As such services were utilized in India, the rendition of such services outside India can now no more be claimed as a relevant criteria to push such income outside the ambit of section 9(1)(vii).

Going by the mandate of this provision, if any person who is resident of India pays an income by way of fees for technical services to a non-resident, such income shall be deemed to accrue or arise to such non-resident subject to the fulfillment of the other requisite conditions as stipulated.

In view of the amendment to the relevant provisions by means of the substitution of Explanation to section 9(2) the tribunal are of the considered opinion that the income from offshore services rendered outside India would fall within the domain of section 9(1)(vii) of the Act.

–    Taxability of income arises from offshore services under India-Japan DTAA

As per assessee contention regarding the non taxability of income from Off shore services under India Japan DTAA has been upheld by the ITAT in the light of provisions u/s 90(2) of Income Tax Act 1961, which provides that where the Central Government has entered into an agreement with the Government of any country outside India or specified territory outside India, as the case may be, under sub-section (1) of Section 90 of Income Tax Act 1961 for granting relief of tax, or as the case may be, avoidance of double taxation, then, in relation to the assessee to whom such agreement applies, the provisions of this Act shall apply to the extent they are more beneficial to that assessee. The Hon’ble Supreme Court in CIT v. P.V.A.L. Kulandagan Chettiar [2004] 267 ITR 654 (SC) has held that the provisions of sections 4 and 5 are subject to the contrary provision, if any, in DTA. The crux of the matter is that the provision of the Act i.e. Section 9(1)(vii) or of the DTA i.e.( Article 7 or Article 12 which is further clarified as per below), whichever is more beneficial to the assessee, shall apply,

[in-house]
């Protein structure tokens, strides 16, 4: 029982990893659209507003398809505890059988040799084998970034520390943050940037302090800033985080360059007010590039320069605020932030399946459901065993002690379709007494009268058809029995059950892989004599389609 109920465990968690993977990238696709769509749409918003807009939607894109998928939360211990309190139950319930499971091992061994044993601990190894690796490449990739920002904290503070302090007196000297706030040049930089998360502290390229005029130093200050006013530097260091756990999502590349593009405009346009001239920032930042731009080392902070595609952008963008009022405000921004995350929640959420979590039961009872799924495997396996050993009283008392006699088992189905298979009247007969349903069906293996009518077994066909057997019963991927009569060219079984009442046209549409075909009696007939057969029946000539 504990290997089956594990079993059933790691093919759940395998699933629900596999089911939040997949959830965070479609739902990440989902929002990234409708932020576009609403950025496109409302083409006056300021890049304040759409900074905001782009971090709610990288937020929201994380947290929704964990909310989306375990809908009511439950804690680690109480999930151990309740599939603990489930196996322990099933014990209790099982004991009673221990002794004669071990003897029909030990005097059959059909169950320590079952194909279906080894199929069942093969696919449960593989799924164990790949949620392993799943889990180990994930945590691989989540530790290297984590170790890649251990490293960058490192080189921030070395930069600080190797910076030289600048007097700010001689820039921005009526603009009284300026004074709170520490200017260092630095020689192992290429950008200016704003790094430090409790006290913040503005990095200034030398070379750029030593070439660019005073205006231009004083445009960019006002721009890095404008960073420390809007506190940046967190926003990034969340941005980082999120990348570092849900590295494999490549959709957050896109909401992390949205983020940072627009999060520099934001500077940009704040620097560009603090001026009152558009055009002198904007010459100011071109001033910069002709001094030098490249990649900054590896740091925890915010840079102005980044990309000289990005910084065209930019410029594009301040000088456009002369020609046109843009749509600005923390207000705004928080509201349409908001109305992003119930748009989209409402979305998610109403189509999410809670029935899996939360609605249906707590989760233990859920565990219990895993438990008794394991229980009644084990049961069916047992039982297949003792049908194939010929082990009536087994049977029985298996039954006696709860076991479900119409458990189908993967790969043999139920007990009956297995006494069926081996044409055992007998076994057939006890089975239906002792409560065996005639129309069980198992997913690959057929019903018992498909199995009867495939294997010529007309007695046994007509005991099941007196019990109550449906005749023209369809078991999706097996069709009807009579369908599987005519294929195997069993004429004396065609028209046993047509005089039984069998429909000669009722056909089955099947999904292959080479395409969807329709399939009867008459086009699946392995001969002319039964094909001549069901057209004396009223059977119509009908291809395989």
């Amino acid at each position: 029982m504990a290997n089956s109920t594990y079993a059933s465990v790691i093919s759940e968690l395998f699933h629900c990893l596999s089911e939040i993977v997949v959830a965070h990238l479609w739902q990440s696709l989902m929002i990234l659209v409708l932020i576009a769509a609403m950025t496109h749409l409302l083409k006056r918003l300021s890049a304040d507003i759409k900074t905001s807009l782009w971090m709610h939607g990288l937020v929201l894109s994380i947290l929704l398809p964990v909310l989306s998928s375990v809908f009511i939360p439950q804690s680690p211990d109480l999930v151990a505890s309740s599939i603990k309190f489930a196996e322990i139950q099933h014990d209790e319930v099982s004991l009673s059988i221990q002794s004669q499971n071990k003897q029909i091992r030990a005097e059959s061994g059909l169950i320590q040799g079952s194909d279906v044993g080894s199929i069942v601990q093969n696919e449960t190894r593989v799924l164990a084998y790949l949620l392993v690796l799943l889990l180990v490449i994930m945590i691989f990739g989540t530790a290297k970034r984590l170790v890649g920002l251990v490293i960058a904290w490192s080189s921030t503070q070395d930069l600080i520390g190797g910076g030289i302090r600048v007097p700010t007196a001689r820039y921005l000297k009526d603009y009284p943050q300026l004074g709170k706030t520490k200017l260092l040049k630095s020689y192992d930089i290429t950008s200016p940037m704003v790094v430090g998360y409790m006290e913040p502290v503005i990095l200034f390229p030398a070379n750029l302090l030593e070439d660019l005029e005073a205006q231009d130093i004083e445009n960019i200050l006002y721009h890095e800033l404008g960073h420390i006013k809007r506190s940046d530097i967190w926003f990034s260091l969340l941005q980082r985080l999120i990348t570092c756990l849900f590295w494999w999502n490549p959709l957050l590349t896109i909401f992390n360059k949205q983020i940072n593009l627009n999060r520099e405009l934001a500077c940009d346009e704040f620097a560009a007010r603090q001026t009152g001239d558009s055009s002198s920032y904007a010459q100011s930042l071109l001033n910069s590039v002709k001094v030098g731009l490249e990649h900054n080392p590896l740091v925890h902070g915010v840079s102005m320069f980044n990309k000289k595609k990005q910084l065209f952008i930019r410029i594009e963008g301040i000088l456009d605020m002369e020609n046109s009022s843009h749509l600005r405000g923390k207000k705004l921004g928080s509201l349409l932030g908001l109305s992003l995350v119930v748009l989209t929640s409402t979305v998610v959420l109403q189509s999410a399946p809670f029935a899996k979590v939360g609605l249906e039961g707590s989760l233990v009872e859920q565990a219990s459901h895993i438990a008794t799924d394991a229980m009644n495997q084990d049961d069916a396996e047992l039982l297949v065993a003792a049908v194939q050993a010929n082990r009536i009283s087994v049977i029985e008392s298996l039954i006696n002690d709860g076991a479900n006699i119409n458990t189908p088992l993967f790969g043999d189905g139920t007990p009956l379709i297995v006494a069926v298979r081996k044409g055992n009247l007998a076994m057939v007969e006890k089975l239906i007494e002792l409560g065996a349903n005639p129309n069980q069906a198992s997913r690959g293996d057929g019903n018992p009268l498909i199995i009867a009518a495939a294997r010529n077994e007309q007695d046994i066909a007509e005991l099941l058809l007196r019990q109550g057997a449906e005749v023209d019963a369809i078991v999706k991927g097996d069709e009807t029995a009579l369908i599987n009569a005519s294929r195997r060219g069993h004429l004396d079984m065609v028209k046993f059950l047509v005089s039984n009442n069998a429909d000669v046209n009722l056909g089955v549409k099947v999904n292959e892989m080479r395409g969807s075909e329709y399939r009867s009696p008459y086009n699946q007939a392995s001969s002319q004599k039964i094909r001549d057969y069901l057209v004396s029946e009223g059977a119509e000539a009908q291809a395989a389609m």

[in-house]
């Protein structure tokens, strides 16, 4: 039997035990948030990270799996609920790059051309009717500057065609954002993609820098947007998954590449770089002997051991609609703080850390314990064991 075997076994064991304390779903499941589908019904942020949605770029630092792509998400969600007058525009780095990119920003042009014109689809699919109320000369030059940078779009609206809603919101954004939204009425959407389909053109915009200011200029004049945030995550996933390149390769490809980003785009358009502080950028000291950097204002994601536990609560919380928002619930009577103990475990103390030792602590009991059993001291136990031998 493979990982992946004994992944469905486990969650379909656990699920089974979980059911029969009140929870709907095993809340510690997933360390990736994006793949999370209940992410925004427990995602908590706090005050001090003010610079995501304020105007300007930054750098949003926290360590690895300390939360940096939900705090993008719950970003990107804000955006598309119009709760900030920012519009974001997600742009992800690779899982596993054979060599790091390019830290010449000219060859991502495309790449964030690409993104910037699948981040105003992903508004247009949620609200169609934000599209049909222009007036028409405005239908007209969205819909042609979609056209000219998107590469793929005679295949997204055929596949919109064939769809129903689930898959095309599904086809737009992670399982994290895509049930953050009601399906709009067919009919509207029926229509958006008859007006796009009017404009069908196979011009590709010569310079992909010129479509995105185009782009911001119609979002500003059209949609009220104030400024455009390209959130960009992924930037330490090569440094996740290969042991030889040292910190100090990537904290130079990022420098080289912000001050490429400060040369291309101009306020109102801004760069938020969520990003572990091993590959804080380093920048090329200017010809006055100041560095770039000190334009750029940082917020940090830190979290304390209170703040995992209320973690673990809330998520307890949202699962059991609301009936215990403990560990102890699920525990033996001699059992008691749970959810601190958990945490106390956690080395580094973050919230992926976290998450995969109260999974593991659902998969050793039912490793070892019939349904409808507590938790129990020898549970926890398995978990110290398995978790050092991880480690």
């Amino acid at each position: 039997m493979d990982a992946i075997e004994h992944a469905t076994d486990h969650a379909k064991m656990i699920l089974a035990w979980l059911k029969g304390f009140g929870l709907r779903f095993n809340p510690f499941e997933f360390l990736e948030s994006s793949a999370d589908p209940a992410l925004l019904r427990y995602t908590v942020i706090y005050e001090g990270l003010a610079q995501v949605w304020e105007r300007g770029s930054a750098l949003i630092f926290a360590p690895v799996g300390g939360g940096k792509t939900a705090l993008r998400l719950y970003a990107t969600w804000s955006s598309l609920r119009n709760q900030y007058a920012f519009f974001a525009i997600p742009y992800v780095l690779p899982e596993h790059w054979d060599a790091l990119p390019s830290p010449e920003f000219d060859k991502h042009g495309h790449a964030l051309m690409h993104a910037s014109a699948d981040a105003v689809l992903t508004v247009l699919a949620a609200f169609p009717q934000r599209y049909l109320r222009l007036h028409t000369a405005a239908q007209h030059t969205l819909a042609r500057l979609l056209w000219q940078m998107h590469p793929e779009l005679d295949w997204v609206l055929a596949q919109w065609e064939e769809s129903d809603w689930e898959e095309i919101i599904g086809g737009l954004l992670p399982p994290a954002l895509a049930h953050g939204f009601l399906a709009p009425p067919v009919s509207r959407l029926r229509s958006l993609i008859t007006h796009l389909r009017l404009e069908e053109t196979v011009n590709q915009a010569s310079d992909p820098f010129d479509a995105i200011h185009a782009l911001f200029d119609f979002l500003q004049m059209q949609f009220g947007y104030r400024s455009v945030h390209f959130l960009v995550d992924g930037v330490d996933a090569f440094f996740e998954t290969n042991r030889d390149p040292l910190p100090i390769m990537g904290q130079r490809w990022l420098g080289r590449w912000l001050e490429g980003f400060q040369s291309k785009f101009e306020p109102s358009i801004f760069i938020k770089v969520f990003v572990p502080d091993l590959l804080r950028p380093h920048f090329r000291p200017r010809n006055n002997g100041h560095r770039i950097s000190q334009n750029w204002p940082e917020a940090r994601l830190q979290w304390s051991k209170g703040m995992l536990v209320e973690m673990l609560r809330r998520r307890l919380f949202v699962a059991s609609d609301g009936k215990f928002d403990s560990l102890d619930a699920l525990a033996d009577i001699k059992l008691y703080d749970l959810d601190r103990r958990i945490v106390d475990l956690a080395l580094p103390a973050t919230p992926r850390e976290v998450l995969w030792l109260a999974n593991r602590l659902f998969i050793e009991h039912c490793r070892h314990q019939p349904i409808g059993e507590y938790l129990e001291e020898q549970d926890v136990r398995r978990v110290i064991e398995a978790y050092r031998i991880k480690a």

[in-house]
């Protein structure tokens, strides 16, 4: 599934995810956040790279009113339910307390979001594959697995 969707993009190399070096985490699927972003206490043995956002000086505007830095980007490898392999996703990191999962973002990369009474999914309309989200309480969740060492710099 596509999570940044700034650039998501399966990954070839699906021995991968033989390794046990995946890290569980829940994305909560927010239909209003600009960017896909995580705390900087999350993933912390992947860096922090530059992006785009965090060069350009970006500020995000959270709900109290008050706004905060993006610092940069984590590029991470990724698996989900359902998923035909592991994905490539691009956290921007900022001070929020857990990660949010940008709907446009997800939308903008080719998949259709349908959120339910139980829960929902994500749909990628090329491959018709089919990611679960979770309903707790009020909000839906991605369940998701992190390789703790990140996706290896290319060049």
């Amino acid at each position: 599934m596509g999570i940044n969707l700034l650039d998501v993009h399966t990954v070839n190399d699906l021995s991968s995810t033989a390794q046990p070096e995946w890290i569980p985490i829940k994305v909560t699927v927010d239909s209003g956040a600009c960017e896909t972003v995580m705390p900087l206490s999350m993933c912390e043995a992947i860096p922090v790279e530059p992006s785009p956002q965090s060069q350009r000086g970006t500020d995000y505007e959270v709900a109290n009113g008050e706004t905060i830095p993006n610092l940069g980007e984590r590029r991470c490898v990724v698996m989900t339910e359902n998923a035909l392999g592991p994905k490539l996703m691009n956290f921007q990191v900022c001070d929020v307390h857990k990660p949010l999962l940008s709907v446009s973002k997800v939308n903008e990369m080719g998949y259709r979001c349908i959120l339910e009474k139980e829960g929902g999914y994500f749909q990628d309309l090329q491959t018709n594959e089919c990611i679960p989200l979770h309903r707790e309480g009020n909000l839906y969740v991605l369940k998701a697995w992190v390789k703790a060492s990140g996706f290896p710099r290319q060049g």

The learned Departmental Representative submitted that the case of the assessee cannot be considered under para 5 of Article 12 because the fees for offshore services cannot be considered as “effectively connected” with the permanent establishment.

Whereas the learned Authorized representative stated that the offshore services were rendered because of the composite “contract”, whose remaining parts are effectively connected with the permanent establishment in India. It was submitted that if the effective connection of the fees for technical services and the permanent establishment is established, then the income goes back to Article 7 instead of staying in Article 12. The learned AR argued that the Hon’ble Supreme Court has held that the income from offshore services falls under Article 7, Once income from offshore services comes within the scope of Article 7, the same cannot be taxed because of clause 6 of Protocol as per which the profits of the enterprise can be taxed in the other State only so much of them as are appropriate to the part played by the permanent establishment in these transactions.